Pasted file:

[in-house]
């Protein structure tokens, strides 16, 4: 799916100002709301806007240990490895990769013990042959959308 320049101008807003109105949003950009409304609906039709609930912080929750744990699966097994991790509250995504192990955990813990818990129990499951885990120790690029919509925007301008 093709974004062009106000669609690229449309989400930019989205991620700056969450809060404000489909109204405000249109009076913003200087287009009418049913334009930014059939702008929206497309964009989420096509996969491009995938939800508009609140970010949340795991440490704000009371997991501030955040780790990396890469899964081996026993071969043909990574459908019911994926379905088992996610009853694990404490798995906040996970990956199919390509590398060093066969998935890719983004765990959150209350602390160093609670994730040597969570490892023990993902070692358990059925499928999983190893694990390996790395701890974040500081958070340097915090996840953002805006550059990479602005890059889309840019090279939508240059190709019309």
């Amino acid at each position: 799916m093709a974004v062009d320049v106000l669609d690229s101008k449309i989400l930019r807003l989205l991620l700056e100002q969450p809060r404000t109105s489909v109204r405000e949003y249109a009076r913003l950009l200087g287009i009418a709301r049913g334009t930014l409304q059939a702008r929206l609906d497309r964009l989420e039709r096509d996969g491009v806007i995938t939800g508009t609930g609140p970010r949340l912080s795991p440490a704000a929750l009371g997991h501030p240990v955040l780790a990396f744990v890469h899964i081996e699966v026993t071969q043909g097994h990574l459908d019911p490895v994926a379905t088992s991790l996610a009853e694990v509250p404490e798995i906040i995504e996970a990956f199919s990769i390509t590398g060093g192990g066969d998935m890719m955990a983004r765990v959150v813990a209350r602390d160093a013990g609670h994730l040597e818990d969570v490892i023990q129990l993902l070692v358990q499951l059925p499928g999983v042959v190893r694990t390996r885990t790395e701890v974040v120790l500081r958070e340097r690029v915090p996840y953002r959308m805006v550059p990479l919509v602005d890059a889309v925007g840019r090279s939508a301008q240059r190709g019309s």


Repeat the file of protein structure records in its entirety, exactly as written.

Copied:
[in-house]
């Protein structure tokens, strides 16, 4: 799916100002709301806007240990490895990769013990042959959308 320049101008807003109105949003950009409304609906039709609930912080929750744990699966097994991790509250995504192990955990813990818990129990499951885990120790690029919509925007301008 093709974004062009106000669609690229449309989400930019989205991620700056969450809060404000489909109204405000249109009076913003200087287009009418049913334009930014059939702008929206497309964009989420096509996969491009995938939800508009609140970010949340795991440490704000009371997991501030955040780790990396890469899964081996026993071969043909990574459908019911994926379905088992996610009853694990404490798995906040996970990956199919390509590398060093066969998935890719983004765990959150209350602390160093609670994730040597969570490892023990993902070692358990059925499928999983190893694990390996790395701890974040500081958070340097915090996840953002805006550059990479602005890059889309840019090279939508240059190709019309």
């Amino acid at each position: 799916m093709a974004v062009d320049v106000l669609d690229s101008k449309i989400l930019r807003l989205l991620l700056e100002q969450p809060r404000t109105s489909v109204r405000e949003y249109a009076r913003l950009l200087g287009i009418a709301r049913g334009t930014l409304q059939a702008r929206l609906d497309r964009l989420e039709r096509d996969g491009v806007i995938t939800g508009t609930g609140p970010r949340l912080s795991p440490a704000a929750l009371g997991h501030p240990v955040l780790a990396f744990v890469h899964i081996e699966v026993t071969q043909g097994h990574l459908d019911p490895v994926a379905t088992s991790l996610a009853e694990v509250p404490e798995i906040i995504e996970a990956f199919s990769i390509t590398g060093g192990g066969d998935m890719m955990a983004r765990v959150v813990a209350r602390d160093a013990g609670h994730l040597e818990d969570v490892i023990q129990l993902l070692v358990q499951l059925p499928g999983v042959v190893r694990t390996r885990t790395e701890v974040v120790l500081r958070e340097r690029v915090p996840y953002r959308m805006v550059p990479l919509v602005d890059a889309v925007g840019r090279s939508a301008q240059r190709g019309s």